But I think change can be good. One you know how change is, how you don’t have control—well, you have some control, but you can’t be mad if things don’t work out your way. Don’t be stressed. Try and keep looking at something else you might wanna save. In life you lose and you get. You shouldn’t be messed up about it, you shouldn’t dwell on it ’cause then you’ll be sad all the time.

*

I’m here with the Jehovah’s Witnesses, so I meet many people with many anxieties. And I agree. I love the Earth. Climate change is dreadful. But Jehovah’s gonna stop it very soon and get rid of the people who are harming the Earth. There’s a scripture, I don’t have my Bible with me, but it says, “He will bring to ruin those who are harming the Earth.” I look at the ice caps and what’s happening to the oceans and I can’t stand it. I think the difference between you and me is that I have a hope for the future, because I know God’s gonna fix it … I know it’s gonna be soon, because it’s getting so bad. We will ruin the Earth to such an extent that it will be unlivable.

… I feel bad for people with children, and its’s one of the reasons I haven’t had them. It was a conscious decision. I couldn’t bring them into this world. In the new world, when it’s Paradise, I’ll have a football team. They can climb trees, they can roll in the grass. Take a look in the Bible. He made the earth and He’s gonna fix it. And then maybe you and I can climb trees together.

Climate Anxiety Counseling: Kennedy Plaza/Burnside Park, 6/15/17

Weather: Hot, bright, breezy. Later, cold enough in the shade that my thumbs started to go numb.

Number of people: 5 stoppers, 5 walkbys

Number of hecklers: 0!

Pages of notes: 7

People who recognized the Peanuts reference: 2

People who knew me from previous sessions: 4

Dogs seen: 1

Dogs pet: 0

Money raised for the Environmental Justice League of RI: $2.22

 

Observations:

Started 15 minutes late today because I was walking with a friend and that seemed more important.

The food truck parked near my spot is very loud, grinding and constant. No one came up to talk with me while it was there, but that could just be correlation.

Three cops walked through Kennedy Plaza at 3:17, I don’t know why.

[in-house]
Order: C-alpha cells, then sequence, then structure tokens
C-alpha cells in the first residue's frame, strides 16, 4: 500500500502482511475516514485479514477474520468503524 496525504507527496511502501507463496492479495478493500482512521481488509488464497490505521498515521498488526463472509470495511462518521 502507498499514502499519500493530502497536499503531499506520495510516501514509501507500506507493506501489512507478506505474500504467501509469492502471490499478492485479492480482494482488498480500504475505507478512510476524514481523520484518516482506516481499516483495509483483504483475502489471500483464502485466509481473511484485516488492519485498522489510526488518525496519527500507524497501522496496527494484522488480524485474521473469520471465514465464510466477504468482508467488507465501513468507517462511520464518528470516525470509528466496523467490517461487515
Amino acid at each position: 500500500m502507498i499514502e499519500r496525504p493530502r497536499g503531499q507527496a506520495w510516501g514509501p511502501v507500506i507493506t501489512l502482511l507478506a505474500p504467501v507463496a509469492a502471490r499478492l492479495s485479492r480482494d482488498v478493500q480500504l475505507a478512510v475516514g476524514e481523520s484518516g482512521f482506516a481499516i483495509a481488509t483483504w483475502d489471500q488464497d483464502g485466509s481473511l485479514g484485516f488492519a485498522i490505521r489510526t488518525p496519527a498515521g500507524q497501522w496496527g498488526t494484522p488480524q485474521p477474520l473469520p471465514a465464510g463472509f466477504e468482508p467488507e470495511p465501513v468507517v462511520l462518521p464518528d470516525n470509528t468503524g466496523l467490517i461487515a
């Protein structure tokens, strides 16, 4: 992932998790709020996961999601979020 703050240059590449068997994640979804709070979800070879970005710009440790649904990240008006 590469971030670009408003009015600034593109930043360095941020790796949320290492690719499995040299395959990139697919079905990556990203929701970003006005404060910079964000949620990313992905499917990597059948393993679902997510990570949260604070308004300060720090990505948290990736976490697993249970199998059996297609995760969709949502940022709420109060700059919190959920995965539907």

I always appreciate a good, genuine double take.

When someone not only didn’t want to have a session but didn’t want a card, I felt a stab of real anger.

One of the people who talked with me also showed me pictures they took of the plants in the grounds of the nursing home where their father is staying.

 

Some conversations:

[These two came up together and I later found out they’re a couple.]

Person 1: The Global Seed Vault in Svalbard just flooded … There’s no damage to the seeds but–

Person 2: But because of global warming, this is not a semipermanent solution to saving biodiversity.

Person 1: When it was being planned, things were not as dire.

Person 2: It’s like a museum for seeds. We sequester diversity in museums—we make it inaccessible by preserving it. And relying on them to do it is like—it’s really vulnerable to what it’s trying to prevent. They made the Seed Vault to perpetuate and be sure to save seeds, but the mission and the problem are getting on top of each other and messing each other up.

Person 1: I’m much more in favor of dispersing things and letting people use them, not this thing that you rely on [to preserve them]. And who are the people working in that facility?

Person 2: These aren’t just antiquities, this is something that potentially carries life. Some seeds need specific ways of being planted and being cared for. Lack of knowledge could make them useless. Disseminating knowledge and how to care for them makes more sense than separating them.

 

 

 

*

 

Not like I stay awake thinking about it, but it’s more like when I am awake. I was on a bus yesterday, in a sea of cars and trucks backed up—we need better public transportation that doesn’t have a stigma. When I tell people I ride RIPTA, they get so snobbish, like, Why would you do that? Why don’t you drive? I’ve been driving all my life, but I prefer public transportation. We need it to make things better for our kids. We can’t do anything about us, right this minute, but I have grandchildren, and who knows what their world’s gonna be like. I think we need to—what’s the phrase? Crash and burn before we do anything about it. One thing is good: there are a lot of people who care, leaders, and at least they’re doing something.

What do you think about our own political leadership?

Mixed. It’s mixed. I think they’re more afraid if they’re aiming to go up for political advancement. But I think they have kids and grandkids, so they care.

Rally TODAY for free public transit for people on low fixed incomes

RIPTA’s no-fare bus pass for elderly people and people with disabilities allows people to get to appointments, see families, buy groceries without impacting their fixed–and often limited–incomes. RIPTA has been trying to eliminate this pass, even though doing so would make many people’s circumstances more strained and their lives more isolated. Today, there’s a rally at the State House (82 Smith St, Providence) at 10:30am to protect it.